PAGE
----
Union Environment Minister Jairam Ramesh told Parliament on Tuesday that he was not deviating from India’s stated position on climate change.
On the contrary, he had tried his best to ensure that India negotiates from a position of strength and did not “earn the reputation of being a deal breaker” at climate negotiations, Ramesh said.
“I have not deviated from the stated position of the country... But my point is that India should not be isolated like Brazil, South Korea and Indonesia that have already announced cuts in emission reduction.”
Ramesh was replying to a Calling Attention Motion by members Brinda Karat, Moiunul Hassan and N.K. Singh on the ‘government’s changing position on climate change’.
Singh made a coherent argument that since the government’s position had been “less than consistent” some key factors had to be kept in mind.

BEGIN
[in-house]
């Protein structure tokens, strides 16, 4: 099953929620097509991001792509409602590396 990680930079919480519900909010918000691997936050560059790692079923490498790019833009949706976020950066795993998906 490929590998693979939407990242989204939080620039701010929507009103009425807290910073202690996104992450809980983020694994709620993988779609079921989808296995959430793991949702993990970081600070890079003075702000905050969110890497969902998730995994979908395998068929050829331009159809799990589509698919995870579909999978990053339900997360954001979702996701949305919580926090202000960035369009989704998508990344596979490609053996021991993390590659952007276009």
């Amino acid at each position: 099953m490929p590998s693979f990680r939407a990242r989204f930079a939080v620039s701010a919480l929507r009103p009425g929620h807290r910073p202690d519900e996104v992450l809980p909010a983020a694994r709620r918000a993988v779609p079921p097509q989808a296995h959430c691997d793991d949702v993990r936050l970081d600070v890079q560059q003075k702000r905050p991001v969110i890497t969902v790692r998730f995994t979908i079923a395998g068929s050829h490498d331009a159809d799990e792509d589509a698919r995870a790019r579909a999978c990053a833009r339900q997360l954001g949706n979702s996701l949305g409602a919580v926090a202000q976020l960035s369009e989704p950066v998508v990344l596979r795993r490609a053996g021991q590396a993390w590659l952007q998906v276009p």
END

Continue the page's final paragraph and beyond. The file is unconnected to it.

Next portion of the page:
“Defining obligations in terms of per capita emission differentials is both ethical and expeditious. While we may not be a major contributor to the stock but an increasingly significant player in the flow of emission given growth compulsions cannot be overlooked.”
He said while common but differentiated responsibility’ was well accepted it would enable China more than India to get away with existing astronomical emission levels and its relentless accretion.
Singh said a consistent stance that international disclosures must be that technology and finance which become externally available cannot be too jealously protected.
He said the investment approach to mitigation recognises that there is a historic opportunity to invest in infrastructure for low carbon growth.
Singh said it was time to distinguish between who adjusted and who paid for it. “Developing countries can leap frog than retrofit. We should show imagination, innovative, create jobs and bargain to make others to pay for it.”
Singh said, “The dynamics of international negotiations always need flexibility. Developed countries have yet to demonstrate a seriousness of intent and coherence of action to persuade the poorer countries in accepting concomitant obligations. National interest must be paramount. However boxing ourselves in a corner cannot augur well for successful outcomes.”